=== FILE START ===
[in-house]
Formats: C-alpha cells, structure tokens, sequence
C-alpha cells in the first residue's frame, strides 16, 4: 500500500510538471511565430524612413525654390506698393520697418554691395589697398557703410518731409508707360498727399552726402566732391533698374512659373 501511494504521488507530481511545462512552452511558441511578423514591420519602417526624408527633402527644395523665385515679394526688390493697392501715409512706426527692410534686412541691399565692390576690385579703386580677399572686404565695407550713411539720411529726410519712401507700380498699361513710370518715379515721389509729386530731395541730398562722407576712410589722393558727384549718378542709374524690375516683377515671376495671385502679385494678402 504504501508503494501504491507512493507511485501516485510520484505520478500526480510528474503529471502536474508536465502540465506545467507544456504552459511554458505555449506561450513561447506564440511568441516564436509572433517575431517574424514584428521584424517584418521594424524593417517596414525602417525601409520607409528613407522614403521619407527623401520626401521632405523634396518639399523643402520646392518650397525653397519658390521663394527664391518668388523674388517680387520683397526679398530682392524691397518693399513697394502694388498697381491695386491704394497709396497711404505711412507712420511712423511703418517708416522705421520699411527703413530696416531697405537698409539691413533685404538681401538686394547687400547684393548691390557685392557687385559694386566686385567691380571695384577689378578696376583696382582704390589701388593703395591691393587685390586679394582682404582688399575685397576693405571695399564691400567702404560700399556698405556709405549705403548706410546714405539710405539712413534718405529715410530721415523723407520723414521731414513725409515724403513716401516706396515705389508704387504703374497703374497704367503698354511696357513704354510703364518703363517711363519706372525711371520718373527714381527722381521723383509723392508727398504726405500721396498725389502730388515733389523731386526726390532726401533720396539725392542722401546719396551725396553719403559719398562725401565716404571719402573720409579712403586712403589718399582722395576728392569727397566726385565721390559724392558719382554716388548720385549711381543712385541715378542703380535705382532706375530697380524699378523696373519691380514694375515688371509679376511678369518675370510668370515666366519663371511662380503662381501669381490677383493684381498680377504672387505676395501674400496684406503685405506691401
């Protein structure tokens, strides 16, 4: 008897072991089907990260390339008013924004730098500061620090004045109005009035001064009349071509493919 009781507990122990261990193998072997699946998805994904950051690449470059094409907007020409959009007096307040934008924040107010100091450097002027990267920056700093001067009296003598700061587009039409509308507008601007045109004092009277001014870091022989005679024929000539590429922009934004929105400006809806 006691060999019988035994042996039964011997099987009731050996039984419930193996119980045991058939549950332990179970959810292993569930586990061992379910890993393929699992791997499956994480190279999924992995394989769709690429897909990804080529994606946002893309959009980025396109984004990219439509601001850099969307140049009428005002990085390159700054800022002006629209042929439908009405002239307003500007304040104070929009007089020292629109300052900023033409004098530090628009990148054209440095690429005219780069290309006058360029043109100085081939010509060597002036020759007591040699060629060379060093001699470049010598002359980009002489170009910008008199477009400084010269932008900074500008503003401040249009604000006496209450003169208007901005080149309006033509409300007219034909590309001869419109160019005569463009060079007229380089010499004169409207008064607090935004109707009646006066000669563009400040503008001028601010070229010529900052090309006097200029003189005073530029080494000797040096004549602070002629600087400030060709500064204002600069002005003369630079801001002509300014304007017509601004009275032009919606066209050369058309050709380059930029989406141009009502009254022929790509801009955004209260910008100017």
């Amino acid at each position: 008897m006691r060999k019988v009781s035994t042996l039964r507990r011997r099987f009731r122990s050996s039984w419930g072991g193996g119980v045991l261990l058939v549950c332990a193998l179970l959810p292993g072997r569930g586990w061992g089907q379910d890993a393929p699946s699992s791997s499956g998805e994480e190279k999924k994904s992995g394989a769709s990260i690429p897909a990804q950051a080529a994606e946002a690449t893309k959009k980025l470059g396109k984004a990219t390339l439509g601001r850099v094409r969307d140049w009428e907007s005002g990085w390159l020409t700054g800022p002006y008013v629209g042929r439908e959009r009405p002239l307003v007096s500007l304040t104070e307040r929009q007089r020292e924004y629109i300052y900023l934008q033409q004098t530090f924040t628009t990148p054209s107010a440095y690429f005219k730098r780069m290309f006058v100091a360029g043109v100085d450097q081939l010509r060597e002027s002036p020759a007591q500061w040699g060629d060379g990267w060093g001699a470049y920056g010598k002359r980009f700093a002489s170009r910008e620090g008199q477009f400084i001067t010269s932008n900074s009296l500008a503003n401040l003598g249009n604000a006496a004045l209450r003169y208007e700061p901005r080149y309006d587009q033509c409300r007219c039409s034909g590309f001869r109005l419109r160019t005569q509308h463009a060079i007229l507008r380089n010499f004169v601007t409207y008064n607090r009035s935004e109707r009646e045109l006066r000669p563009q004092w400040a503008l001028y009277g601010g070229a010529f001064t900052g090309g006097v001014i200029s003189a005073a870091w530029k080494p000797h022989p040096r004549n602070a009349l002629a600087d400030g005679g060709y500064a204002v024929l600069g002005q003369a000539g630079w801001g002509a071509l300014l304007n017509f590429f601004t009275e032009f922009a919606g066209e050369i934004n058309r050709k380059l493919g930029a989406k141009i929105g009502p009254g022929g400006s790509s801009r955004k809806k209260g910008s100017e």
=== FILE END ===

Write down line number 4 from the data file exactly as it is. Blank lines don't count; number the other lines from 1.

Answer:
């Protein structure tokens, strides 16, 4: 008897072991089907990260390339008013924004730098500061620090004045109005009035001064009349071509493919 009781507990122990261990193998072997699946998805994904950051690449470059094409907007020409959009007096307040934008924040107010100091450097002027990267920056700093001067009296003598700061587009039409509308507008601007045109004092009277001014870091022989005679024929000539590429922009934004929105400006809806 006691060999019988035994042996039964011997099987009731050996039984419930193996119980045991058939549950332990179970959810292993569930586990061992379910890993393929699992791997499956994480190279999924992995394989769709690429897909990804080529994606946002893309959009980025396109984004990219439509601001850099969307140049009428005002990085390159700054800022002006629209042929439908009405002239307003500007304040104070929009007089020292629109300052900023033409004098530090628009990148054209440095690429005219780069290309006058360029043109100085081939010509060597002036020759007591040699060629060379060093001699470049010598002359980009002489170009910008008199477009400084010269932008900074500008503003401040249009604000006496209450003169208007901005080149309006033509409300007219034909590309001869419109160019005569463009060079007229380089010499004169409207008064607090935004109707009646006066000669563009400040503008001028601010070229010529900052090309006097200029003189005073530029080494000797040096004549602070002629600087400030060709500064204002600069002005003369630079801001002509300014304007017509601004009275032009919606066209050369058309050709380059930029989406141009009502009254022929790509801009955004209260910008100017």